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Dr. Larry Balli, health care and economic leader, honored for life’s work by Gov. Perry, Legislature

 

Every year, Texas Monthly publishes much-anticipated reviews of some of the state’s best medical, legal, and community leaders, based on a strict and independent research process that identifies Texans who have attained a high degree of peer recognition and professional achievement. Dr. Larry Balli, one of the area’s most influential dentists, has long enjoyed a stellar reputation in Edinburg. Late last year, he was bestowed the coveted honor of "Super Dentist" by Texas Monthly, a major statewide magazine with a national following. Now comes news that his professional and civic contributions to the region have earned him praise from Gov. Rick Perry and the Texas Legislature, which have approved a legislative resolution publicly recognizing him for his efforts in the Lone Star State. See lead story later in this posting. 

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As the veto period came to a close on Sunday, June 21, Sen. Juan "Chuy" Hinojosa, D-McAllen, featured here during a McAllen Chamber of Commerce legislative update on Wednesday, June 17, announced final approval of 59 measures that he authored or sponsored. Hinojosa’s legislative package includes bills on transportation, natural resources, criminal justice, infrastructure, and health care issues, benefitting South Texas and the entire state.  See story later in this posting.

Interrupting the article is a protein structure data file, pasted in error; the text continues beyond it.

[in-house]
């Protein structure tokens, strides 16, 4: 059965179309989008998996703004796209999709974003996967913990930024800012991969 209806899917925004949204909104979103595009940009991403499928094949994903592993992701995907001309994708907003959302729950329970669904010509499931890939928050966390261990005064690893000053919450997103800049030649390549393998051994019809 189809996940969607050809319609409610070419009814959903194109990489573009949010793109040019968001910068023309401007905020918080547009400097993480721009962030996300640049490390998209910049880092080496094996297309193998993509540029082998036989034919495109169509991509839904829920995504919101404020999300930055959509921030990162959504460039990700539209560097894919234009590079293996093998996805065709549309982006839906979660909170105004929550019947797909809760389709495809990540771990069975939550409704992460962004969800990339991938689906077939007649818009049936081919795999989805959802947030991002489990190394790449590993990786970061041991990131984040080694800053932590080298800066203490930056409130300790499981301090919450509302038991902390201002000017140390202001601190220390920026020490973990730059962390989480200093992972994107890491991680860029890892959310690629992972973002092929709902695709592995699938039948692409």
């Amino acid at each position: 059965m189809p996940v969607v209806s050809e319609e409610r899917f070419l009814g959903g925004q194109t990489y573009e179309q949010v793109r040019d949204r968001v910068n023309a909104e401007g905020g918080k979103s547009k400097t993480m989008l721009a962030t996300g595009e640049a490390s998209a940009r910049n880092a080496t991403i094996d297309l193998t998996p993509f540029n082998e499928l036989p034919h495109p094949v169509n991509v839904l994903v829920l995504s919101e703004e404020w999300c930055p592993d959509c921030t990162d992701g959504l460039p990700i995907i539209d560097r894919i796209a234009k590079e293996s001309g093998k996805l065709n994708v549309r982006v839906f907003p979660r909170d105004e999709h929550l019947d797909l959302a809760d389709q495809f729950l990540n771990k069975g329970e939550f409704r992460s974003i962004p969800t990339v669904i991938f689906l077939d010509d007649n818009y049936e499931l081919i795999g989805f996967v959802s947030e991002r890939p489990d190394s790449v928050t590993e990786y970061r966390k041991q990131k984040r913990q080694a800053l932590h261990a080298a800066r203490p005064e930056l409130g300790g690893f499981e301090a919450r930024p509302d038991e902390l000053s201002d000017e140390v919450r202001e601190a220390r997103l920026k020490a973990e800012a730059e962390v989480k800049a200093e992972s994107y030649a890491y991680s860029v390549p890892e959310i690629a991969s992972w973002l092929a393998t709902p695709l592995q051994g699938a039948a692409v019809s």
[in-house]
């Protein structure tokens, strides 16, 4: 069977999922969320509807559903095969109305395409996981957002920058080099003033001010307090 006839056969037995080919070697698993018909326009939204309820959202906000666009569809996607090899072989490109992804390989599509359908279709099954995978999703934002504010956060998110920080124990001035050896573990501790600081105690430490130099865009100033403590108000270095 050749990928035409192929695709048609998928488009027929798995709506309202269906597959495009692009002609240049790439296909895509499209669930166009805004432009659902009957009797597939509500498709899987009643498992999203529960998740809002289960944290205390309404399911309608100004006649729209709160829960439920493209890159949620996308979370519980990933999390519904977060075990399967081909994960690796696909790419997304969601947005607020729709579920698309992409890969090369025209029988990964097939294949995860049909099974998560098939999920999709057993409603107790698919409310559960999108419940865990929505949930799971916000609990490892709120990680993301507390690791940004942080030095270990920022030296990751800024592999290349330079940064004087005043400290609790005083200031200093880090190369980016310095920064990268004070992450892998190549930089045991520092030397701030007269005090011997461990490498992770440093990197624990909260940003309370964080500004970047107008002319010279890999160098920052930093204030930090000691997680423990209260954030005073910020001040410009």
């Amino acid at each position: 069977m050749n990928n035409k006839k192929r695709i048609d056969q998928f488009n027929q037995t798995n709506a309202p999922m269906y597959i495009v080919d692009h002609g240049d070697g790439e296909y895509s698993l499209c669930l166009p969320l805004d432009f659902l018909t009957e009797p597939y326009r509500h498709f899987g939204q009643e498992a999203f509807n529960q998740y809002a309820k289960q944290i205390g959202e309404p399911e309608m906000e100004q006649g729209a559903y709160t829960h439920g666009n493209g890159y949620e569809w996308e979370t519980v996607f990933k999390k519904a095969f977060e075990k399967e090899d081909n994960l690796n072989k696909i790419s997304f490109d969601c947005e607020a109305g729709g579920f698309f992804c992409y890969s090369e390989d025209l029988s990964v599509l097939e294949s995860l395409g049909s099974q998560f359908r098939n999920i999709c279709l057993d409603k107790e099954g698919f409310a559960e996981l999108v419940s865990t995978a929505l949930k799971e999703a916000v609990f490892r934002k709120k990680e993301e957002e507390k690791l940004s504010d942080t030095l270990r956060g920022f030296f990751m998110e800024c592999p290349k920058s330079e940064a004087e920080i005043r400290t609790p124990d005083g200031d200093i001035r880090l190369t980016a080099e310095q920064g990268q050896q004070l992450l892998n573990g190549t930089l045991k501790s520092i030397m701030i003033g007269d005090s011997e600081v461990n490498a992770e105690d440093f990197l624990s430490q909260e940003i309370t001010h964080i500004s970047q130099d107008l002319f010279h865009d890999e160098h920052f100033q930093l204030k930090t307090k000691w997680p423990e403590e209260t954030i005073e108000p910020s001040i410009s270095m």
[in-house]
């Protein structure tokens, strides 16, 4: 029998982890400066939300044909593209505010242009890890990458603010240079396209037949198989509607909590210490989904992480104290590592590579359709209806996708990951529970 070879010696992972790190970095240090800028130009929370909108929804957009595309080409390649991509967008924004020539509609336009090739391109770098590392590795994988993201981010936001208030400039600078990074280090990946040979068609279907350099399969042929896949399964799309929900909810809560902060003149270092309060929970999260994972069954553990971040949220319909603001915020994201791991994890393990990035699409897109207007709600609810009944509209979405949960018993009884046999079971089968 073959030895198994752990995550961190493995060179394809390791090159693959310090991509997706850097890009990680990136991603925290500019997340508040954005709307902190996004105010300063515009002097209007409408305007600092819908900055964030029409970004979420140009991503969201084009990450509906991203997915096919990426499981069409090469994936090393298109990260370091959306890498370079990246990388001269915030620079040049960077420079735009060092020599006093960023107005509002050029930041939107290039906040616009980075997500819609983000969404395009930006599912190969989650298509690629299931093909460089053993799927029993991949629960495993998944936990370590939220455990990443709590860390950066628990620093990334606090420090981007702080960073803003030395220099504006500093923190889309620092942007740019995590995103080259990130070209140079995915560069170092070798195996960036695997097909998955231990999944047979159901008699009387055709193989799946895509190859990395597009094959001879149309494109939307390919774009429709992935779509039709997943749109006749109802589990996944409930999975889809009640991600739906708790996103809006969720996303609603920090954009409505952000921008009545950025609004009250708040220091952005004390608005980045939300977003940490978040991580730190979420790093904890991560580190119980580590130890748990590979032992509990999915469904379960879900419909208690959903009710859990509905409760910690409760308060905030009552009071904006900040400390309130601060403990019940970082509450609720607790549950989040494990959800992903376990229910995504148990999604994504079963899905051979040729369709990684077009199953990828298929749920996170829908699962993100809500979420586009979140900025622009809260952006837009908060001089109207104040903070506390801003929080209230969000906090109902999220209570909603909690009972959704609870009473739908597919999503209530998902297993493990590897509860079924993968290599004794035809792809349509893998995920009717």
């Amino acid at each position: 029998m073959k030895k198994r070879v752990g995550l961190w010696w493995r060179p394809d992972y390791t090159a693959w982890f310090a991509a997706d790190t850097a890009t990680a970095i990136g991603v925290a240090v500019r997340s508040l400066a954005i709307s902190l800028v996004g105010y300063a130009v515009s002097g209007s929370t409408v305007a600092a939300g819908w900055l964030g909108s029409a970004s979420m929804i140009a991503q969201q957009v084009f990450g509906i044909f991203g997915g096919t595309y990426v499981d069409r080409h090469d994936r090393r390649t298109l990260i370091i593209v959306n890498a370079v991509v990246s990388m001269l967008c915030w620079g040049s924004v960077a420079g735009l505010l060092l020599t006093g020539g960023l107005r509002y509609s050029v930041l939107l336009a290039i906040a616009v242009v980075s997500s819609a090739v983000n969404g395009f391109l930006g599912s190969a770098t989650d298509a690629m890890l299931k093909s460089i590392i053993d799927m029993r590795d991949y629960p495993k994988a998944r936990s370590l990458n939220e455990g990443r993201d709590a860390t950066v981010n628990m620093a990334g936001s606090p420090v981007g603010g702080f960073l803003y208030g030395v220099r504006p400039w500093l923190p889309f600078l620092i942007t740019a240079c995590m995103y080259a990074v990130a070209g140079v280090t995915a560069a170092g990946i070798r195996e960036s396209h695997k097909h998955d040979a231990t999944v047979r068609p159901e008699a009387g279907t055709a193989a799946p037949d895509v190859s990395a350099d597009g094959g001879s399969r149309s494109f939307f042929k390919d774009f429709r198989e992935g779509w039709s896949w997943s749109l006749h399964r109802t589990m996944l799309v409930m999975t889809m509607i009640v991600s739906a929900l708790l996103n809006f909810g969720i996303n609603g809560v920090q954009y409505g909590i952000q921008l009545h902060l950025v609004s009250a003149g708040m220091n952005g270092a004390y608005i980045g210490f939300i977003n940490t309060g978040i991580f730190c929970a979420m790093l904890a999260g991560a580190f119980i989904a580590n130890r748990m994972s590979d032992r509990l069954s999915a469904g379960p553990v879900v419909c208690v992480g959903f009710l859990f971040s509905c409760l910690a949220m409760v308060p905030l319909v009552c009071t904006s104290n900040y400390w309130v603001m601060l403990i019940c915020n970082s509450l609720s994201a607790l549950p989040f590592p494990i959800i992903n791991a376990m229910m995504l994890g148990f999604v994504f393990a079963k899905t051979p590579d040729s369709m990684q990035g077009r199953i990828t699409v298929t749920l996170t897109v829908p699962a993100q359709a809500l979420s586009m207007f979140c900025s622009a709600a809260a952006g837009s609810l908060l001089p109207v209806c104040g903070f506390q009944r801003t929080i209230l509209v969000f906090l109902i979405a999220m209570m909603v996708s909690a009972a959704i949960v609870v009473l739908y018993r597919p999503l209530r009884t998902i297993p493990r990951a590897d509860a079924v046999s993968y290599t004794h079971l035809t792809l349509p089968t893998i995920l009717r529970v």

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SOCIALIFE News Magazine, the five-year-old creation of South Texas entrepreneur Pepe Cabeza de Vaca, featured here with Rep. Verónica Gonzáles, D-McAllen, has been honored by the Texas House of Representatives for its vital role of promoting a positive image of the Rio Grande Valley and by helping charitable organizations in the state and nation.  The honor, contained in House Resolution 2283 filed by Rep. Verónica Gonzáles, D-McAllen, was unanimously approved by House of Representatives on May 25. See story later in this posting. 

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The laboratories at McAllen Heart Hospital and McAllen Medical Center were accredited by the College of American Pathologists (CAP) after site inspections on April 1 and May 1. Both laboratories received complimentary remarks by CAP inspectors on the quality of patient testing, documentation and organization. The laboratories also received  exemplary marks on their standard of laboratory practices. Featured here are some of the employees of McAllen Medical Center and McAllen Heart Hospital who are instrumental to the quality of care and services the laboratories provide. From left, first row: Dr. Feliberto Cavazos, pathologist; Sobie Treviño, system assistant director; Grace Garza, system lab director; and Robert Tamez, hospital administrator. Second row, from left: Dr. José Luis Valencia, pathologist; Norma Rodríguez; and Lester Alvarado. Third row, from left:  Denisha Niño; Aida Galván; Diana Villarreal; Janice Milford; and Jennifer Ríos. Four row, from left: Elisa Díaz; Mylene Trasmonte; Becky Flores; and Sylvia Aguinaga. Fifth row, from left: Virgil Zuñiga; Robert Hockaday; Alejo Romero; Andy Romero; and Aydee García. See story later in this posting.